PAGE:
The first quarter will not be easily forgotten, given two of the biggest-ever bank failures and the ensuing panic that engulfed several other regional banks.
We knew heading into March that balance sheets, specifically deposits and unrealized losses from securities, would be worth tracking during earnings season. The collapse of Silicon Valley Bank and Signature Bank (and issues that eventually took down First Republic Bank) highlighted the importance of balance sheet management.
We reviewed a number of quarterly reports from publicly traded banks and identified some key topics.
The Battle for Deposits Is Real
While several regional banks reported double-digit year-over-year decreases in deposits, most emphasized on quarterly calls that their situations had stabilized. Many other banks lost deposits to money market funds and other higher-rate products.
The results did not include deposits to the new Apple Savings account, which debuted in April. Early reports indicated that the tech giant lured nearly $1 billion in new deposits in the offering's first week.
To be sure, many community banks were able to hold the line and, in several instances, increase deposits. But the costs are going up as more money leaves noninterest-bearing accounts to go to CDs.
And this isn't just a bank issue.
“We’re still hearing the need for deposits from many credit unions,” said Cynthia Schroeder, a strategic advisor for credit union clients at Sievewright & Associates, an SRM Company. “CD specials are helping but there’s interest in finding new ways to bring in deposits.”
Rebalancing the Balance Sheet
Many people wondered how many banks would look to sell underwater securities and accept a short-term hit in exchange for improved liquidity or investment in better-performing assets.
A few did, with most making it clear they sold their securities before the implosion of Silicon Valley Bank. Eastern Bankshares in Boston reported a $194 million net loss after it sold $1.9 billion of securities at a $280 million loss. Net proceeds were used to increase cash levels. Community Bank System in Syracuse, N.Y.; First Interstate BancSystem in Billings, Mont.; FVCBankcorp in Fairfax, Va.; and Atlantic Union Bankshares in Richmond, Va., were other examples of restructuring balance sheets in the first quarter.
Josh Herman, a risk management expert at SRM, predicted we'd see "some upticks in borrowing positions, given strained liquidity and concerns around bank failures." Quite a few banks made use of the Federal Home Loan Bank system, and at least 19 tapped into the Fed's Bank Term Funding Program. Many others highlighted their ability to borrow, if needed, but clarified that they had yet to do so.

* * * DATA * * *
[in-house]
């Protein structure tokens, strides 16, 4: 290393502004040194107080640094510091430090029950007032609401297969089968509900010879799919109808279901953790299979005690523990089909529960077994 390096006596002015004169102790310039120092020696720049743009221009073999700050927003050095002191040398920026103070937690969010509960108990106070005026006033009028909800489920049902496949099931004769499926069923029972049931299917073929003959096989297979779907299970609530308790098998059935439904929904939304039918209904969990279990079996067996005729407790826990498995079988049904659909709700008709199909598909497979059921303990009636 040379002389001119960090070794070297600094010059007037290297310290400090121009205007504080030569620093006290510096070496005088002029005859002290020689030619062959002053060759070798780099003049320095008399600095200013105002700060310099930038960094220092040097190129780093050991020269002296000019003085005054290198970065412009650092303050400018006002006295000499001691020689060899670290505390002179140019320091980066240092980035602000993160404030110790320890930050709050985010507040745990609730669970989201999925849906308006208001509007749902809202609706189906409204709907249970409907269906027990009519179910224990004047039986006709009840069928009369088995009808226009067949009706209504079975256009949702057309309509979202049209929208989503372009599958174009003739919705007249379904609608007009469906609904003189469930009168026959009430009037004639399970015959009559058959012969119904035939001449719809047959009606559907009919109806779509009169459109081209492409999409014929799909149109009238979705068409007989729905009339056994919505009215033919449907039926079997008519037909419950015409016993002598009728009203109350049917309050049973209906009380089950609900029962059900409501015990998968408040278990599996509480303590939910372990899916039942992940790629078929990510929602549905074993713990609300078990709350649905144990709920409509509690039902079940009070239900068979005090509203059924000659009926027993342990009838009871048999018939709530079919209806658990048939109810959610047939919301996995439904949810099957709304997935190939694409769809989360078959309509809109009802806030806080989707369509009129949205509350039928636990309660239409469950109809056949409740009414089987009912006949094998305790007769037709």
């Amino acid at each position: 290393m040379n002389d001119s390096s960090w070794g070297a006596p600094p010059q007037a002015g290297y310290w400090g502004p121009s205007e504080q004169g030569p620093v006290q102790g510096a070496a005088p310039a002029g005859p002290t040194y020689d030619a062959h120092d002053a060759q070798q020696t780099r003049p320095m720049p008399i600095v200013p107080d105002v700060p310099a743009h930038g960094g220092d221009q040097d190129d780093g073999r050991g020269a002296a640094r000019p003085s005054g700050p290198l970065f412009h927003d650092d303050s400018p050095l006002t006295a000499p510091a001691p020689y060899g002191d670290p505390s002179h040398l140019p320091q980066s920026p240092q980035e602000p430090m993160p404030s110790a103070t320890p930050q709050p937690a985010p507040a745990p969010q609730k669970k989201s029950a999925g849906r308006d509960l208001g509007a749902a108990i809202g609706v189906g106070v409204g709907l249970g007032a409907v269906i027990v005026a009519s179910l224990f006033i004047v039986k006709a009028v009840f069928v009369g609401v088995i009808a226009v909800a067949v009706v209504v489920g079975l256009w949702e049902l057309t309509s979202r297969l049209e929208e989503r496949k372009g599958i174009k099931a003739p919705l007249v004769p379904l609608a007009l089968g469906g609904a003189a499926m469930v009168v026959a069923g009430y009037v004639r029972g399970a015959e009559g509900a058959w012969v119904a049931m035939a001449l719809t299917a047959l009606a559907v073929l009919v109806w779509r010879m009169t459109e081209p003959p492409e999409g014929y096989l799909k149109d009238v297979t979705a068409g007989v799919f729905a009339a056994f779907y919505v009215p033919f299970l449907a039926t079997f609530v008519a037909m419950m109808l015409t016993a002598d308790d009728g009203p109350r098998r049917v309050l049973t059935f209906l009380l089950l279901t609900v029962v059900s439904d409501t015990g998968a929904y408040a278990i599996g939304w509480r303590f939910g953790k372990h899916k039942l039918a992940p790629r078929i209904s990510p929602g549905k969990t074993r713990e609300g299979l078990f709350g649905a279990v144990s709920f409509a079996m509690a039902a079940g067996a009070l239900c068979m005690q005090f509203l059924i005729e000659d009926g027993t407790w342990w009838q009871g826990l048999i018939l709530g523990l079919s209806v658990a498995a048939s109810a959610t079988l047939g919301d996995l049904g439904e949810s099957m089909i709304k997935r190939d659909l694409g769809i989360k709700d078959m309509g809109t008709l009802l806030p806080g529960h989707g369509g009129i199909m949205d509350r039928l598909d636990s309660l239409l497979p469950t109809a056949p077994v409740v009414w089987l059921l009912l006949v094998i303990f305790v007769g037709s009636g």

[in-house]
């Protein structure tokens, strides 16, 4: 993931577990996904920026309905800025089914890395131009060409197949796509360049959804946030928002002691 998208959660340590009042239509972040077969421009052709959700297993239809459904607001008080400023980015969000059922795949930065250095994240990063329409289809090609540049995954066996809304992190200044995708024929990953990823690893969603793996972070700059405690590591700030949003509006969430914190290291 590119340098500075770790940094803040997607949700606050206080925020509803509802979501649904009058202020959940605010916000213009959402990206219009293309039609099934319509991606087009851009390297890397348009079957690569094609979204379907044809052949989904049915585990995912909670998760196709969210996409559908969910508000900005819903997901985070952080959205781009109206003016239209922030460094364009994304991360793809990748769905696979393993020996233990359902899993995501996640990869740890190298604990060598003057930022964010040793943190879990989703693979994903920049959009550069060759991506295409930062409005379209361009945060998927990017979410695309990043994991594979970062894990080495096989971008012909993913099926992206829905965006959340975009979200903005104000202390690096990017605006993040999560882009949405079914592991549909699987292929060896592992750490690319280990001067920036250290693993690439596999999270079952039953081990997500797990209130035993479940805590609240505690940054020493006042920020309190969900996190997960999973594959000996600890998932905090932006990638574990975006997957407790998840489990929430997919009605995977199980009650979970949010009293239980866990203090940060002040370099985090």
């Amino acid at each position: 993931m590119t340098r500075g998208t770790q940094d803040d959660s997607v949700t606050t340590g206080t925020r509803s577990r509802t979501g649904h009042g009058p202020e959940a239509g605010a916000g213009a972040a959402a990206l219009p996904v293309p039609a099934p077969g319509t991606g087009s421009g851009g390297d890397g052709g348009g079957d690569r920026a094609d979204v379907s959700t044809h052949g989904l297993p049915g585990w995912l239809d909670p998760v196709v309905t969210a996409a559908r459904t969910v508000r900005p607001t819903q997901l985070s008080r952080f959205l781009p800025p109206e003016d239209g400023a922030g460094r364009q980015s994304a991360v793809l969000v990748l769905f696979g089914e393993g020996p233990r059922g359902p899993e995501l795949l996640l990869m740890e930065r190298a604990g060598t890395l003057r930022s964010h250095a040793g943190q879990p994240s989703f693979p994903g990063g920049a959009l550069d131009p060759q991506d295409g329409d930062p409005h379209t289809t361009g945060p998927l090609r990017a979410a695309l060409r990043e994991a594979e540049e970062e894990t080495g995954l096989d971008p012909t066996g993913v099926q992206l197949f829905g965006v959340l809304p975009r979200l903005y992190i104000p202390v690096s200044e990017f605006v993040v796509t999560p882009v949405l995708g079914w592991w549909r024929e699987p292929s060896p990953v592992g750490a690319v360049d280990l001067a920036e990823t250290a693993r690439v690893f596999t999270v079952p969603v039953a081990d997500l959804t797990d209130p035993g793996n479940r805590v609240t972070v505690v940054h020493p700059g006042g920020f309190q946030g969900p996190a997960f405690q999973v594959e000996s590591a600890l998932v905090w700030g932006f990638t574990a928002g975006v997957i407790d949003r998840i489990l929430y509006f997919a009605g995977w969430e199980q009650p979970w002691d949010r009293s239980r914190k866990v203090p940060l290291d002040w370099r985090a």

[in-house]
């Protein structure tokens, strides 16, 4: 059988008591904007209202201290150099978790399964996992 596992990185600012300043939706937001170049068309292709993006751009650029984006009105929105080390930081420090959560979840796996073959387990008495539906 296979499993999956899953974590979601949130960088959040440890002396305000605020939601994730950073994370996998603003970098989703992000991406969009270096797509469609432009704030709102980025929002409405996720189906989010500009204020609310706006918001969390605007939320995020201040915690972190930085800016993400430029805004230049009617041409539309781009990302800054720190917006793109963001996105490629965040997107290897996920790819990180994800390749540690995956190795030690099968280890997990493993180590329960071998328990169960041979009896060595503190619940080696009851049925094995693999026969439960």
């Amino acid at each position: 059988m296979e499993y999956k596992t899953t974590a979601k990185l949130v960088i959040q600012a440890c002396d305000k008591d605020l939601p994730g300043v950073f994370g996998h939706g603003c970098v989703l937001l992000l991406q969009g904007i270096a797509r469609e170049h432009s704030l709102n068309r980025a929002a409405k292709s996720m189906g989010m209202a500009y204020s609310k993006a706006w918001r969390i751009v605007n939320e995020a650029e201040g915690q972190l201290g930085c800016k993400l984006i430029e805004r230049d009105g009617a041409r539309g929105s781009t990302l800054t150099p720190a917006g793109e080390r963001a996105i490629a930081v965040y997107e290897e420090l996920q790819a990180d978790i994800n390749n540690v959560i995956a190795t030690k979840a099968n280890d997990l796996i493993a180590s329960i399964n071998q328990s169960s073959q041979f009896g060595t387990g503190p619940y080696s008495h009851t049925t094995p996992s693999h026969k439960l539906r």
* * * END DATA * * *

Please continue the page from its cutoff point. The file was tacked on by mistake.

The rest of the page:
Generally, most banks held onto their securities, perhaps waiting for the next turn in the rate cycle so they could regain value. The unanswered question is how long that will take.
Watching Commercial Real Estate
Since the pandemic's earliest days, people have wondered when credit cracks would appear in the CRE space. Jeff Ostheimer, SRM's director of fintech advisory services, notes that nearly 2,000 banks have CRE exposure exceeding 200% of total capital. More than 900 have ratios above 300%, with over a third of those topping 400%.
"I'm concerned about the mortgage and CRE market," Jeff added. "As loans come up for renewal, many won't be able to afford the new loan."
Hotels and retail properties seemed to have stabilized, but office space remains a concern that many bankers follow closely. The office sector "continues to show signs of weakness," Michael Santomassimo, Wells Fargo's CFO, noted during the San Francisco company's earnings call. "We'll continue to closely monitor this portfolio, but as has been the case in prior cycles, this will likely play out over an extended period of time."
M&T Bank is also watching the office sector, CFO Darren King said during the Buffalo, N.Y., company's earnings call. Criticized loans in the office portfolio are "up slightly but not dramatically," King added, noting that about half to two-thirds of the $120 million loan-loss provision in the first quarter was tied to CRE.
The Bottom Line
Publicly traded banks comprise a small percentage of the financial institutions that SRM tracks. We'll know more about the industry and parallel credit union trends as government-collected data flows in.
For now, the overall system has proven to be relatively resilient despite high-profile failures and concerns among some depositors and investors. There will be some heartburn in the coming months, but most banks seem to be finding ways to weather the storm.
We will continue to monitor developments over the year and keep you informed as trends in balance sheet management and credit quality that merit added scrutiny.